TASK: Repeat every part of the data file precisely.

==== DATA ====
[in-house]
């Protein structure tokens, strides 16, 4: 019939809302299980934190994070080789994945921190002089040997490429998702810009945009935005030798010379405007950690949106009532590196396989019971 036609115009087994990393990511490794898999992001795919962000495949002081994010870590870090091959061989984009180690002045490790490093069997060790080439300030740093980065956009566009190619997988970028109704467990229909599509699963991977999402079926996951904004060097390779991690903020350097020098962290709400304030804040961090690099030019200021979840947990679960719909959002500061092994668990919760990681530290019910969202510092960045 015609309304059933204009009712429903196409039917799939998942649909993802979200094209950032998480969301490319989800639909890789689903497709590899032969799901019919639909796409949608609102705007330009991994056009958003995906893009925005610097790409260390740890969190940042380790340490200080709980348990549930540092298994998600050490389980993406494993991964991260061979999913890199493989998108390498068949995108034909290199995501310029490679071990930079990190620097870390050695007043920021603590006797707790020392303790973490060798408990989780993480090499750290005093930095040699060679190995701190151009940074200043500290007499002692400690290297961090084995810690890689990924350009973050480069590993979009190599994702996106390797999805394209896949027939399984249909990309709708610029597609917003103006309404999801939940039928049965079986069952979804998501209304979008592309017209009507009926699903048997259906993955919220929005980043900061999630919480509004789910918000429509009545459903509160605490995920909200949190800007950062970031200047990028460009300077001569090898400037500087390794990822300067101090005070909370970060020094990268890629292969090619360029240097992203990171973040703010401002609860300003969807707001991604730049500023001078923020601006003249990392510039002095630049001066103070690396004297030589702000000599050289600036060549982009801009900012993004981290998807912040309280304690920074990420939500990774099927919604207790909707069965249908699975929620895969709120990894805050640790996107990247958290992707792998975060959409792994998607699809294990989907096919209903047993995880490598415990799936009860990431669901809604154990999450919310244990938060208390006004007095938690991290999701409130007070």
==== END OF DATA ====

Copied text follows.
[in-house]
């Protein structure tokens, strides 16, 4: 019939809302299980934190994070080789994945921190002089040997490429998702810009945009935005030798010379405007950690949106009532590196396989019971 036609115009087994990393990511490794898999992001795919962000495949002081994010870590870090091959061989984009180690002045490790490093069997060790080439300030740093980065956009566009190619997988970028109704467990229909599509699963991977999402079926996951904004060097390779991690903020350097020098962290709400304030804040961090690099030019200021979840947990679960719909959002500061092994668990919760990681530290019910969202510092960045 015609309304059933204009009712429903196409039917799939998942649909993802979200094209950032998480969301490319989800639909890789689903497709590899032969799901019919639909796409949608609102705007330009991994056009958003995906893009925005610097790409260390740890969190940042380790340490200080709980348990549930540092298994998600050490389980993406494993991964991260061979999913890199493989998108390498068949995108034909290199995501310029490679071990930079990190620097870390050695007043920021603590006797707790020392303790973490060798408990989780993480090499750290005093930095040699060679190995701190151009940074200043500290007499002692400690290297961090084995810690890689990924350009973050480069590993979009190599994702996106390797999805394209896949027939399984249909990309709708610029597609917003103006309404999801939940039928049965079986069952979804998501209304979008592309017209009507009926699903048997259906993955919220929005980043900061999630919480509004789910918000429509009545459903509160605490995920909200949190800007950062970031200047990028460009300077001569090898400037500087390794990822300067101090005070909370970060020094990268890629292969090619360029240097992203990171973040703010401002609860300003969807707001991604730049500023001078923020601006003249990392510039002095630049001066103070690396004297030589702000000599050289600036060549982009801009900012993004981290998807912040309280304690920074990420939500990774099927919604207790909707069965249908699975929620895969709120990894805050640790996107990247958290992707792998975060959409792994998607699809294990989907096919209903047993995880490598415990799936009860990431669901809604154990999450919310244990938060208390006004007095938690991290999701409130007070």